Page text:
Gen. Lee should be lauded as hero

Published 12:00 am Saturday, January 16, 2010

Dear Editor,

Alabama designates Mon., Jan. 18, as a state holiday in honor of America’s greatest commander, Gen. Robert E. Lee.

After several of Gen. Lee’s amazing victories, the London Times of England wrote in September 1862:

“The people of the Confederate States have made themselves famous. If the renown of brilliant courage, stern devotion to a cause, and military achievements almost without parallel, can compensate men for the toil and privations of the hour, then the countrymen of Lee and Jackson may be consoled amid their sufferings.

“From all parts of Europe comes the tribute of admiration. When the history of this war is written, the admiration will doubtless become deeper and stronger, and disclose a picture of patriotism, of unanimous self-sacrifice, of wise and firm administration, which we can now only see indistinctly.

“The details of extraordinary national effort, which has led to the repulse and almost to the destruction of an invading force of more than half a million men, will then become known to the world; and, whatever may be the fate of the new nationality, it will assuredly begin its career with a reputation for genius and valour, which the most famous nations may envy.”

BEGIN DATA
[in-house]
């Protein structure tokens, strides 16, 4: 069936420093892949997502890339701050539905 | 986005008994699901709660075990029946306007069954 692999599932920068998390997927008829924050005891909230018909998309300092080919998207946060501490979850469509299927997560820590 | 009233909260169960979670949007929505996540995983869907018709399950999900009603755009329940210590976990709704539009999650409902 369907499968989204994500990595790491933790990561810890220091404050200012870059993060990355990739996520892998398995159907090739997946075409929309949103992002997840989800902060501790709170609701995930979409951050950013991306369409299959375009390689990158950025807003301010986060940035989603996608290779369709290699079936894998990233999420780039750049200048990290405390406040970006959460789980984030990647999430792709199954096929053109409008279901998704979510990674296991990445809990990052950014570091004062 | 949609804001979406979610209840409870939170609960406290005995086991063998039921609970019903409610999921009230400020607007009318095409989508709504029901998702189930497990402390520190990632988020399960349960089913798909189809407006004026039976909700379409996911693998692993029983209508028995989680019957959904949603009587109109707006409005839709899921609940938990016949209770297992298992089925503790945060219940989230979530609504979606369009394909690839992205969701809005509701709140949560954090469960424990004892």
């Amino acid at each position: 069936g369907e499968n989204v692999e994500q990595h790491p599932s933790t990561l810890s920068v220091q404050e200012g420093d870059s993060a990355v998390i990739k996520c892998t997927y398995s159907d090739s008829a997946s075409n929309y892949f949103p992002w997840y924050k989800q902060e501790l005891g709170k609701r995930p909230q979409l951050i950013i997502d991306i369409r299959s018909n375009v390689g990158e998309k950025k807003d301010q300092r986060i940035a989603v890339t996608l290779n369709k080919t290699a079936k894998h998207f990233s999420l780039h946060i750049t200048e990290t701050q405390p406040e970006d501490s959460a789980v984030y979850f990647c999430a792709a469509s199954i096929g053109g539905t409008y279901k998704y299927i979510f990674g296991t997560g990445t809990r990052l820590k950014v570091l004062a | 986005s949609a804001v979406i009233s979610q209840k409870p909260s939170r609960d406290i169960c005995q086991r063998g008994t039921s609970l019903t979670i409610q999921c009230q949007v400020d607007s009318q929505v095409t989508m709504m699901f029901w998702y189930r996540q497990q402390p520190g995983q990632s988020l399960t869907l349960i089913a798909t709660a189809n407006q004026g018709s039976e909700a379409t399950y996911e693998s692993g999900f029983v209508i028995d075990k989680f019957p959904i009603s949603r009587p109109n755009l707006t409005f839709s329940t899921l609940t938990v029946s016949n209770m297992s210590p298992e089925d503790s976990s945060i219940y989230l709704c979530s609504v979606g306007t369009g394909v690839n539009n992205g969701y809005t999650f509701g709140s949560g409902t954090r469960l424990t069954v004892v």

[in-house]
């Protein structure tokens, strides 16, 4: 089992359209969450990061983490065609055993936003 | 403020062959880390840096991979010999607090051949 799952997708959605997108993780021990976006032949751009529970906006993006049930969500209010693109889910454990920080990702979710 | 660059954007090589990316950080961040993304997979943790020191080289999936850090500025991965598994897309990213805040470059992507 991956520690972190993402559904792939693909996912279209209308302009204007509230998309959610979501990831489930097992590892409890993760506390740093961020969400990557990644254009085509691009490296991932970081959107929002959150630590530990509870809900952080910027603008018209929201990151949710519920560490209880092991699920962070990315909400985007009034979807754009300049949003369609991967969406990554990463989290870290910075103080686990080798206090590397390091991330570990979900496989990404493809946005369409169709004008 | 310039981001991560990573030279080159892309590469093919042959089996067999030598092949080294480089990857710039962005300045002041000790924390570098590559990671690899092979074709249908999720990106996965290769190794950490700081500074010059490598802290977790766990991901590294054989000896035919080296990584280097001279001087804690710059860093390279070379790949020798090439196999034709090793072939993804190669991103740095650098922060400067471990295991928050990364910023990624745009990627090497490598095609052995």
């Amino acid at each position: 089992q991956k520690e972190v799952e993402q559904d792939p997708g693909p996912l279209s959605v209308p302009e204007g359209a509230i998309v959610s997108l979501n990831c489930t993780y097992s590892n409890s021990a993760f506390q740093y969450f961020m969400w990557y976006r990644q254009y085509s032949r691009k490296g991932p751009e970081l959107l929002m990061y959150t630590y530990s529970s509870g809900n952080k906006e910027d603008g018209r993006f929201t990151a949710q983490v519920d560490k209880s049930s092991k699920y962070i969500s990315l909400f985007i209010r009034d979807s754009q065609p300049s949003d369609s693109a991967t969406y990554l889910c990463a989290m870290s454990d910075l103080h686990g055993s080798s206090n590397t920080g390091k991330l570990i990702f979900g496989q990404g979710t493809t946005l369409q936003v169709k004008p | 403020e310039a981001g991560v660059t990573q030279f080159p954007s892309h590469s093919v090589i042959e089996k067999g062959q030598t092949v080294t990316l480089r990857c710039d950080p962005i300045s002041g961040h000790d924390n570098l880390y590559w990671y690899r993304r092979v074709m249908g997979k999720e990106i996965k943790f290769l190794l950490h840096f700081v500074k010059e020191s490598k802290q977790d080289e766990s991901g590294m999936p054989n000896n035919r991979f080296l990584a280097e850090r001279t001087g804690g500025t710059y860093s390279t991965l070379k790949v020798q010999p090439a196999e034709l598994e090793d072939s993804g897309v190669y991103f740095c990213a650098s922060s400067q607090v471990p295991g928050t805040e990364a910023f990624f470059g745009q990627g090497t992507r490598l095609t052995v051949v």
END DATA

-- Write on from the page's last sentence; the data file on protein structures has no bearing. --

Gen. Lee, who owned no slaves, would eventually surrender his barefooted, starving Confederate soldiers to Gen. Ulysses S. Grant, who owned four slaves throughout Lincoln’s Tax War. But like all Northern slave-owners, Grant was exempt from Lincoln’s Emancipation Proclamation.

Grant’s ownership of slaves is another nail in the coffin of modern media myths about a war over slavery instead of, as Lincoln himself said, a war to collect a 40 percent import tax from Southerners under the Morrill Tariff Act of 1861.

In 1861, Lincoln’s Federalists stole and looted Lee’s home at Arlington, Va., and buried Federal soldiers just outside the front door to insult Lee. Today, Arlington is the most famous military cemetery in the United States and is designated by Congress as a memorial to Gen. Robert E. Lee.

Roger Broxton